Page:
Mixed views on Victoria’s revamped PPP rules

The reform could weight on Australian contractors by increasing contract complexity and public oversight, according to a law expert.

The Victorian government has announced new requirements for the state’s PPP projects in a move that it says will provide greater certainty to project procurement, financing and delivery.

The updates include a reformed PPP procurement model with a standardised tendering process and contract, new financing options and an updated contract management guide. 

The Partnerships Victoria framework, which incorporates the new requirements within Australia’s National PPP Policy and Guidelines, applies to public infrastructure projects involving an estimated state expenditure of more than A$50 million. The Department of Treasury and Finance will oversee policy implementation and project governance, while the Office of Projects Victoria will monitor project assurance and delivery.   

Procuring agencies should consider state capital contributions as an alternative to full private financing when there are liquidity constraints, the treasury suggested. Additional structuring options, like debt funding and early debt paydown, could also be deemed viable options by the government as long as they help lower costs compared to standard PPP financing.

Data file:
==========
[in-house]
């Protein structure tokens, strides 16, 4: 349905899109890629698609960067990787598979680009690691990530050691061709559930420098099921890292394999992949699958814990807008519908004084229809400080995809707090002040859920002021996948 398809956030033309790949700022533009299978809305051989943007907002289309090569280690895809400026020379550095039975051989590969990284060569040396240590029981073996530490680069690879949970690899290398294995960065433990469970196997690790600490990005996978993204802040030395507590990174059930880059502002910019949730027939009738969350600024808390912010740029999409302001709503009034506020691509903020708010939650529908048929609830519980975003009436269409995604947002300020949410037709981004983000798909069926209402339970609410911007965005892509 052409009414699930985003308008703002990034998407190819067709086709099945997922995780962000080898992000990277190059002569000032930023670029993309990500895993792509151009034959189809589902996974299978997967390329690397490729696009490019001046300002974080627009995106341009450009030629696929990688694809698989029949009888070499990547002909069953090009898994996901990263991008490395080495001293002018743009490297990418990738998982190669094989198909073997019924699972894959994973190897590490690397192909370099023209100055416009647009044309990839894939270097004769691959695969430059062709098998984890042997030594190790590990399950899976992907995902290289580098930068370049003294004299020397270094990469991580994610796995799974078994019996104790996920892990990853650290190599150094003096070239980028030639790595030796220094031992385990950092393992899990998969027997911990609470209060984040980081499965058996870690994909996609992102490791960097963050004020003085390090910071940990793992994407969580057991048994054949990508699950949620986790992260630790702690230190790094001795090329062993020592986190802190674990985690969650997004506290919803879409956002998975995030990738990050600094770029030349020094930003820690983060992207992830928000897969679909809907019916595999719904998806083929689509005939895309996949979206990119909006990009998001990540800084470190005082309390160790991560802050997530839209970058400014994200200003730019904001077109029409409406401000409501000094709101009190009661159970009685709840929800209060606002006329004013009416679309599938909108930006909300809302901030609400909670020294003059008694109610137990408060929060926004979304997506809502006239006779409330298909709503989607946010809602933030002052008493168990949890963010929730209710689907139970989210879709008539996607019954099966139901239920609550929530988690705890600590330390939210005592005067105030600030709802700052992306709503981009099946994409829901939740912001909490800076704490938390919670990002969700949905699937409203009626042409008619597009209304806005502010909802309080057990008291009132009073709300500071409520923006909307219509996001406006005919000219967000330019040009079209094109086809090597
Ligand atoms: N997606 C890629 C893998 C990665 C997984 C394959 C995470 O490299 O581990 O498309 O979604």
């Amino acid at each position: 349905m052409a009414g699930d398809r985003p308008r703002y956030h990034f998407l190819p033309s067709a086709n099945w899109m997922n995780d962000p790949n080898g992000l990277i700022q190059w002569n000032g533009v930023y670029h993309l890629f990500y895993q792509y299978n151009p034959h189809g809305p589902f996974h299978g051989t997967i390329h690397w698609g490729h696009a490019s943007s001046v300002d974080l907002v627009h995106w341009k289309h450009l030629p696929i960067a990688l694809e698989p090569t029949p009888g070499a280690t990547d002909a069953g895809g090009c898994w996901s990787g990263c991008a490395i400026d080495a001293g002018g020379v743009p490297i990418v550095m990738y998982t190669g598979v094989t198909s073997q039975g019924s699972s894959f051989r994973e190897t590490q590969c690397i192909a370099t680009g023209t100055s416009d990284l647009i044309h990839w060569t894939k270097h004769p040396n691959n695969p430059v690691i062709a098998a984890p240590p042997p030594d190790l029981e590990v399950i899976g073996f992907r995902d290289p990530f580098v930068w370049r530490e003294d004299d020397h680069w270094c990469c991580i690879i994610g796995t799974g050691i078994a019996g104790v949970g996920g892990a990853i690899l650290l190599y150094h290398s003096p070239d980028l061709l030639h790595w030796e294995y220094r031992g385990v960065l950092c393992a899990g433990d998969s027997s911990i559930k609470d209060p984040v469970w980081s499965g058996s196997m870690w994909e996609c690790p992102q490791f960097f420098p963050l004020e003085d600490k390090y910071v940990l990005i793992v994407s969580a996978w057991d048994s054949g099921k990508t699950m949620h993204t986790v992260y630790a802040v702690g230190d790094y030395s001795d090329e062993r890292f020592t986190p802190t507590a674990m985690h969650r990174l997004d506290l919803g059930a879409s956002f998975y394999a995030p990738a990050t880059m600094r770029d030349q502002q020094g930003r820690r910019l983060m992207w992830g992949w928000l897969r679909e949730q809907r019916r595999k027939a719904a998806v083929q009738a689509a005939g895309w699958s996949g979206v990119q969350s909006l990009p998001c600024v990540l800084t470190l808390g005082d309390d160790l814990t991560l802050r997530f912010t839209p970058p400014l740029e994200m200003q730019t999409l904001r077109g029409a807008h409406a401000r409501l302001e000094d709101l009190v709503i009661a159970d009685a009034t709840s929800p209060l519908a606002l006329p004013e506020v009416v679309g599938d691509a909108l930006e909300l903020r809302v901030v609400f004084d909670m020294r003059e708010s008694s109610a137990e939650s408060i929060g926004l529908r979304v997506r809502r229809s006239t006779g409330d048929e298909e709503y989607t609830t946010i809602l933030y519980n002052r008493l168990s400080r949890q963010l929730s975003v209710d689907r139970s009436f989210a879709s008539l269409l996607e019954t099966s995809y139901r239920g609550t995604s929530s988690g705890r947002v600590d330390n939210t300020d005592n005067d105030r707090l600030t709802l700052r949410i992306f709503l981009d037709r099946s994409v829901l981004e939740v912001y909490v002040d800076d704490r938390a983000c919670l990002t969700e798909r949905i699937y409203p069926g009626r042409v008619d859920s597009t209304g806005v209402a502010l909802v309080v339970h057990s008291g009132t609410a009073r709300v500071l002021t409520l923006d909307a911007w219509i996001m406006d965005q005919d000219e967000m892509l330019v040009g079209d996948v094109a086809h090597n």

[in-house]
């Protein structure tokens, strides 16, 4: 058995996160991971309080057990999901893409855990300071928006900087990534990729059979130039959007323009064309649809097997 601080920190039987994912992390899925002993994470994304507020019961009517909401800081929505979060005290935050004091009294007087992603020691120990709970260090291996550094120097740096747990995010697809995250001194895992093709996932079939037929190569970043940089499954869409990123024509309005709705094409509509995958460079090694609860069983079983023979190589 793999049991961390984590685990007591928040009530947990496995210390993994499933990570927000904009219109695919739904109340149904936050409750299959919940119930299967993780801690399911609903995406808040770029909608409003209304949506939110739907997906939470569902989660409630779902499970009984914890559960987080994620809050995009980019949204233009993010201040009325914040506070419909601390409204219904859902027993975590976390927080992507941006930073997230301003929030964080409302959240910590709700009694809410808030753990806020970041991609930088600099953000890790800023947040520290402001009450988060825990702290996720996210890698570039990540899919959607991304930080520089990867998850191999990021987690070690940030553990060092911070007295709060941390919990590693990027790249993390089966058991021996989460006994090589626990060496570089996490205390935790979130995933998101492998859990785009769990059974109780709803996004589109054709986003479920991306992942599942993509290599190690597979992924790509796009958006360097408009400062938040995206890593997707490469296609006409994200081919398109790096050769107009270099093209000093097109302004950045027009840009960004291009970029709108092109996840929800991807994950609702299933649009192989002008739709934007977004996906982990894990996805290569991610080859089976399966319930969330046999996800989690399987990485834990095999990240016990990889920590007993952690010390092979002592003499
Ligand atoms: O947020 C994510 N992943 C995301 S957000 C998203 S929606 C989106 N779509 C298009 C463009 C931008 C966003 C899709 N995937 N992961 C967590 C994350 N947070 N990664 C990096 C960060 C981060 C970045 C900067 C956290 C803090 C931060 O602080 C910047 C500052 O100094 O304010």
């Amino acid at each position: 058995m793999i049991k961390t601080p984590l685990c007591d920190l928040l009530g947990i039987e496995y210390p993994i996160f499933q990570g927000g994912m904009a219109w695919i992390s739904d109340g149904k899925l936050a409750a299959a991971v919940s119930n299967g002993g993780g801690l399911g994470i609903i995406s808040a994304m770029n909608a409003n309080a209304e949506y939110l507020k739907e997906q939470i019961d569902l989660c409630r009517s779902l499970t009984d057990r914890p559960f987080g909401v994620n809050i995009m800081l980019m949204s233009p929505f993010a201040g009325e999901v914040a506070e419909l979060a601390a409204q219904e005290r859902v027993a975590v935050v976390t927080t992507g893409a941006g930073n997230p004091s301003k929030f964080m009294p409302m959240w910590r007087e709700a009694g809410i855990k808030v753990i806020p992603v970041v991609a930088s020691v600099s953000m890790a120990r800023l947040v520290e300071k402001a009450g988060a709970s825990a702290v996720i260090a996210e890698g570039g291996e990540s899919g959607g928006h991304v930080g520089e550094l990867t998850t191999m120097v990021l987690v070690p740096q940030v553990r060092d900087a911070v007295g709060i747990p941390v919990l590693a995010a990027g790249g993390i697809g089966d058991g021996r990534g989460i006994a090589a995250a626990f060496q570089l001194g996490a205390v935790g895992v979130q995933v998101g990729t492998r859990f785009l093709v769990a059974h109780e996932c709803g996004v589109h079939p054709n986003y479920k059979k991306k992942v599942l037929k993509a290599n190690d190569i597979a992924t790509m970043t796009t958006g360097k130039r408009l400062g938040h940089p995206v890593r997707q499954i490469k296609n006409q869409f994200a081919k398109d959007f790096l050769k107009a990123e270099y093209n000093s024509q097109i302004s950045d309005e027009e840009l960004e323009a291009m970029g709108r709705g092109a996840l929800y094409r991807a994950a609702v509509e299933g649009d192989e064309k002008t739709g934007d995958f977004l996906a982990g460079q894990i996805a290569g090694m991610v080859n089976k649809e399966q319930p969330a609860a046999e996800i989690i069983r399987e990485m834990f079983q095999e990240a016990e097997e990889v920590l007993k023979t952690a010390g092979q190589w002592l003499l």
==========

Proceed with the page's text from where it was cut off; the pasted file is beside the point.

A more consistent approach to PPPs means government and bidders will save time by focusing on project-specific issues – reducing bid costs and negotiation time – while improving transparency for the private sector, the state Treasury said. 

Some observers recognised the reform’s advantages, but said these could come with negative side effects.
“Standardised documentation has not always been well received by contractors in the past, and a similar approach in the UK led to an increase in derogations, or requested changes to some of the clauses in the standard contract,” said Simela Karasavidis, a Melbourne-based infrastructure partner at Pinsent Masons. 

“In theory, this is welcome assistance, but the level of oversight and control proposed may not be welcome by the industry,” she noted, suggesting contractors should be kept up to date on government updates and their potential effects on project planning. 

“It is unclear how this additional oversight and control will impact on procurement timetables, particularly where project time frames are tight for political reasons.”

Victoria has contracted 27 PPP projects worth around A$12.7 billion ($9.75 billion; €8.8 billion) since 2000. The Victorian Outer Suburban Arterial Road PPP will be the state’s first PPP project to be tendered under the new requirements.